Blog

Beyond the Numbers: Developing a Street Data Practice to Inform Math Instruction

Blog

“When the math is getting more difficult, what happens internally?” I asked one of my 8th grade focal students.

“Yeah… I get annoyed and stressed, and kind of angry, because I don’t understand it. I hate that I don’t understand specific things, and other people say it’s easy. You know how some people shout out ‘It’s hecka easy’ and in my head I’m like ‘Okay, not for everyone, because it’s hard for me.’ Simple math can be hard for other people… it kind of shuts me down, and then I just kind of wander.”

After this interview, my focal inquiry question emerged: How do my students’ impact their learning, and how can I cultivate a more positive math identity to support student learning and engagement?

I wanted to know:

  • My student’s’ perception of their ability to learn math;
  • If and when they felt successful in the math classroom;
  • What motivated them;
  • How I could help and shift their mentality in my class. 

Through Willard Middle School’s partnership with Lead by Learning, I started becoming a learner and gathering “street data.” I conducted class surveys, held 1-1 mini-conferences during class, and conducted an in depth interview with a few focal students. I wanted to learn about their experiences in math, what they felt were barriers to success, and their motivations for school. My focal students  often seemed unmotivated and lacking in work ethic, but their surface level persona masked a deeper learning insecurity and desire not to appear less than.

From these learnings, I focused on three classroom practices to help support students by inviting engagement, building confidence, and cultivating joy. To invite engagement, I highlighted the student voice. Many students in the class felt behind in their grade level math, so it was easy for language between classmates to be negative about each other’s math understanding.  I created activities for students to teach each other with the end goal of shifting their mindset of themselves and their classmates. Success for some of my students in math was often few and far between, so I created warm ups and activities with access points that helped students experience success and catch onto something they could accomplish in class with confidence. Lastly, to cultivate joy and for  students to enjoy being in our math class, I worked on creating games and team challenges to encourage students to experience joy while working on math. These games and team challenges also allowed students to  work together and encourage one another.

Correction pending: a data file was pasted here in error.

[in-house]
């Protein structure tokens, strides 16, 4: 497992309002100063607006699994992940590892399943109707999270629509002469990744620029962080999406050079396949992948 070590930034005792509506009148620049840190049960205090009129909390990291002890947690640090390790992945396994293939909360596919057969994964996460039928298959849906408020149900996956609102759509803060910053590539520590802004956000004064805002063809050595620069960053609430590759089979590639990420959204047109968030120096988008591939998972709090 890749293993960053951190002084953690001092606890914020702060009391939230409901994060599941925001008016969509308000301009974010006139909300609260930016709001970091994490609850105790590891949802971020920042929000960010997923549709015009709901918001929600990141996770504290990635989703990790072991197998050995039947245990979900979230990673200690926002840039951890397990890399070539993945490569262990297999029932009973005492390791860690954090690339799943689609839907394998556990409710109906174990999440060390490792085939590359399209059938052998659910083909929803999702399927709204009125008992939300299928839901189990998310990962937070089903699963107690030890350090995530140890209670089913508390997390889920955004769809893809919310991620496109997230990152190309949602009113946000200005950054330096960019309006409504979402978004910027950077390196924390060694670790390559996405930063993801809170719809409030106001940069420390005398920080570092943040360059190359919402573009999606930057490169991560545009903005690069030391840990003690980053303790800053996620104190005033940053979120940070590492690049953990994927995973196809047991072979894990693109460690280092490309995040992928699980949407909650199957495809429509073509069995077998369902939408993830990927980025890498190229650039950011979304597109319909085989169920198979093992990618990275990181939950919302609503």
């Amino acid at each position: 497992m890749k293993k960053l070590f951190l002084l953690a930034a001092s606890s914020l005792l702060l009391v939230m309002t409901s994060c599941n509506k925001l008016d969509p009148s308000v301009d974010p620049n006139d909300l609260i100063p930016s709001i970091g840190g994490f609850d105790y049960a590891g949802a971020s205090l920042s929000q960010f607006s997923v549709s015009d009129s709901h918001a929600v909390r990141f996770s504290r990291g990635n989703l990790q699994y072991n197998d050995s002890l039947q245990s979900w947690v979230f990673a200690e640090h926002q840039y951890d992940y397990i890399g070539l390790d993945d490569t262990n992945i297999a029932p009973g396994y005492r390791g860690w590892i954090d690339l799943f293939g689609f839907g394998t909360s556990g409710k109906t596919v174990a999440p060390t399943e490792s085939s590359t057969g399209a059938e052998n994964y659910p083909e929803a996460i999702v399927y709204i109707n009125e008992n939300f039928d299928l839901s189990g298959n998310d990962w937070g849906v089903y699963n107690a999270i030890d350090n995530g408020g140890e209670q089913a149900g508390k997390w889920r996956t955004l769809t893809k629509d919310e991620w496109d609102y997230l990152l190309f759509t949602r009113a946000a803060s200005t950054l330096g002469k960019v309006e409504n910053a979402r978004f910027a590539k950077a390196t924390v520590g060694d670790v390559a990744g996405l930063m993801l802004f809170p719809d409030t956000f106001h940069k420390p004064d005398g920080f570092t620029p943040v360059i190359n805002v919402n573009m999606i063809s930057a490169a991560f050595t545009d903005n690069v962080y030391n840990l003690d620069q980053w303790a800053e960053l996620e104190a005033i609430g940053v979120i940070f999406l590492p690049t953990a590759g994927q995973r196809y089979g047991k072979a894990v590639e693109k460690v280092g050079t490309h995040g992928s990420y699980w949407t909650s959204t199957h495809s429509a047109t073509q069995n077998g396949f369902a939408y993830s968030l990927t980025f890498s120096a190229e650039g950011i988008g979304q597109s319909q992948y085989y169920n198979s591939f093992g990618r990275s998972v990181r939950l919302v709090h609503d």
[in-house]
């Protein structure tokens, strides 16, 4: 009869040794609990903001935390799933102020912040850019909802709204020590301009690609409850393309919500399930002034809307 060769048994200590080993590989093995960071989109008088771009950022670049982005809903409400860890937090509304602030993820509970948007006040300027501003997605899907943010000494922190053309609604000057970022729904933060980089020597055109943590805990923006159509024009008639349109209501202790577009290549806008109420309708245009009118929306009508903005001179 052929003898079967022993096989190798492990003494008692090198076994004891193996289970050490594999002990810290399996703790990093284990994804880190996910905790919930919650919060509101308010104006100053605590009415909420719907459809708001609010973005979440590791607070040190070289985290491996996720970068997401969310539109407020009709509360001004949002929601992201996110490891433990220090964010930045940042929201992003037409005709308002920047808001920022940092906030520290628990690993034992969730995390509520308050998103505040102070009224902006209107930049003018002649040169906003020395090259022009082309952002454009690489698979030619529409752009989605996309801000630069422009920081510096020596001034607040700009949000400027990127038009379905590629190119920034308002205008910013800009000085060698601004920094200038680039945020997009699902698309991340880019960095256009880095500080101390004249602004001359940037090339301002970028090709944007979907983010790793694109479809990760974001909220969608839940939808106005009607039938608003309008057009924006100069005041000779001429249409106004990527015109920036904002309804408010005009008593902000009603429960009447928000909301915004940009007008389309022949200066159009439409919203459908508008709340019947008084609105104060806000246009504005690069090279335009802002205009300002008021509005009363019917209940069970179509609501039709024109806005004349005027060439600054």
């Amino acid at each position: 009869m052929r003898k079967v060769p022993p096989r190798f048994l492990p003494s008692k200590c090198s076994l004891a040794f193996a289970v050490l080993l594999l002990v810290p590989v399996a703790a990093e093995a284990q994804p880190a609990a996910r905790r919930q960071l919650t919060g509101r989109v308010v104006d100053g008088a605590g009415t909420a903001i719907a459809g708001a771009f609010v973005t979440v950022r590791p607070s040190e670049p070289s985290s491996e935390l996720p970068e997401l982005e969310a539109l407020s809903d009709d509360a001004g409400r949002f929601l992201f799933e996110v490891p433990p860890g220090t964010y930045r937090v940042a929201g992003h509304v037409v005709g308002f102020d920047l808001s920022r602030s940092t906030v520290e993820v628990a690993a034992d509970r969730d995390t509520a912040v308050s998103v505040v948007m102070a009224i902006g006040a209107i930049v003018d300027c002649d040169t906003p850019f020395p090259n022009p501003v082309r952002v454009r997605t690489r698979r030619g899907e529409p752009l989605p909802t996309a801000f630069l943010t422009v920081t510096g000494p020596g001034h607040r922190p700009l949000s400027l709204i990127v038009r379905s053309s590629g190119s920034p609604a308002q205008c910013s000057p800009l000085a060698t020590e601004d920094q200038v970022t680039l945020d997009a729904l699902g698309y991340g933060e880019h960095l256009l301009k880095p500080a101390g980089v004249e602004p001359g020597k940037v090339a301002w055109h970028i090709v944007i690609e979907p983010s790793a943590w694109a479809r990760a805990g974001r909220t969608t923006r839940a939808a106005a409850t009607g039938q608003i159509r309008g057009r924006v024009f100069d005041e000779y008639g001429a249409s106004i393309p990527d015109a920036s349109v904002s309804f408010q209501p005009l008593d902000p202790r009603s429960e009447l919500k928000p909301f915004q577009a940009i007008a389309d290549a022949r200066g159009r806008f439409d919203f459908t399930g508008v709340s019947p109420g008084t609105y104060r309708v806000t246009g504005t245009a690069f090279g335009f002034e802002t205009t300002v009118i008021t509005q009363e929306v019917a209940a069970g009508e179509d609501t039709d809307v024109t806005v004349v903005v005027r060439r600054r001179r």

Through this inquiry cycle, I got to see a clear picture of how students experienced my class. I realized that much more lies beneath the surface of what may appear as an  apathetic and checked out facade. Much of the year was spent on finding new ways to encourage my students as math learners. In my year end interviews with a few focal students it was clear impact was made. Students shared:

  • “Now I have better ways and different strategies to get the answer.”
  • “I feel like I am getting better. I can solve simple math problems faster. I’m a better mathematician than I used to be.”
  • “I feel like I have more perseverance than I used to, because the foundations are there.”

Often, we measure success by standardized test scores. Even though some of these students still have a long way to go, quotes like these allow me to believe that students are growing as math learners and building confidence in themselves. Their current successes might not show up on the next SBA test, but when I take a closer look into their perspective, I see clearly that they are growing, right before my eyes.

Next year, I hope to build on what I have learned this year. I want to create a classroom environment where each student is engaged, challenged, and feels safe to learn. An environment where joy meets rigor and where students are able to learn from one another and grow together. And finally, I want to be a teacher who always makes time to learn about my students beyond just who they are in the classroom. Teaching starts with having an understanding of who you are teaching, and that ultimately starts with me.

Eric Huang has been a 7th and 8th grade math teacher and intervention coordinator in Berkeley for four and a half years. He prides himself on reaching every student through meaningful connection and relationship building, as well as holding students accountable through engagement and by holding high standards. He believes that every child can learn math, and that mindset is key when supporting the growth of future generations. When Eric is not in the classroom, you can find him accepting 1-1 challenges on the basketball court, enjoying live music (most recently Jacob Collier and Gregory Porter), or eating good food with friends and family.